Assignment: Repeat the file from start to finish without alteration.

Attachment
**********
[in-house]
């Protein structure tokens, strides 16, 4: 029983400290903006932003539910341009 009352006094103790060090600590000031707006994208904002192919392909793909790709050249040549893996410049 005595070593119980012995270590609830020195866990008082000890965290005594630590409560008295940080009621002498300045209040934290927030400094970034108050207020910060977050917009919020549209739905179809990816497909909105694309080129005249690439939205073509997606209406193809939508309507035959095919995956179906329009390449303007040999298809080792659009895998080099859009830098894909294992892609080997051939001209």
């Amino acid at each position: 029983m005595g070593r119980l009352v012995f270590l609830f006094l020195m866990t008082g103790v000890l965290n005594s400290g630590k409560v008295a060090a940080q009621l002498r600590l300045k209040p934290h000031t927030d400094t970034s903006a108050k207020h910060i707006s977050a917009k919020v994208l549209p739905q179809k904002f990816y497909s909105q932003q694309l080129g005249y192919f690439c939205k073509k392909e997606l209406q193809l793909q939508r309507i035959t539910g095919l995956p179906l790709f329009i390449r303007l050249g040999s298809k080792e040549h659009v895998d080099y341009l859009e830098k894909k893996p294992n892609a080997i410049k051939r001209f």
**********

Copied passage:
[in-house]
């Protein structure tokens, strides 16, 4: 029983400290903006932003539910341009 009352006094103790060090600590000031707006994208904002192919392909793909790709050249040549893996410049 005595070593119980012995270590609830020195866990008082000890965290005594630590409560008295940080009621002498300045209040934290927030400094970034108050207020910060977050917009919020549209739905179809990816497909909105694309080129005249690439939205073509997606209406193809939508309507035959095919995956179906329009390449303007040999298809080792659009895998080099859009830098894909294992892609080997051939001209």
């Amino acid at each position: 029983m005595g070593r119980l009352v012995f270590l609830f006094l020195m866990t008082g103790v000890l965290n005594s400290g630590k409560v008295a060090a940080q009621l002498r600590l300045k209040p934290h000031t927030d400094t970034s903006a108050k207020h910060i707006s977050a917009k919020v994208l549209p739905q179809k904002f990816y497909s909105q932003q694309l080129g005249y192919f690439c939205k073509k392909e997606l209406q193809l793909q939508r309507i035959t539910g095919l995956p179906l790709f329009i390449r303007l050249g040999s298809k080792e040549h659009v895998d080099y341009l859009e830098k894909k893996p294992n892609a080997i410049k051939r001209f």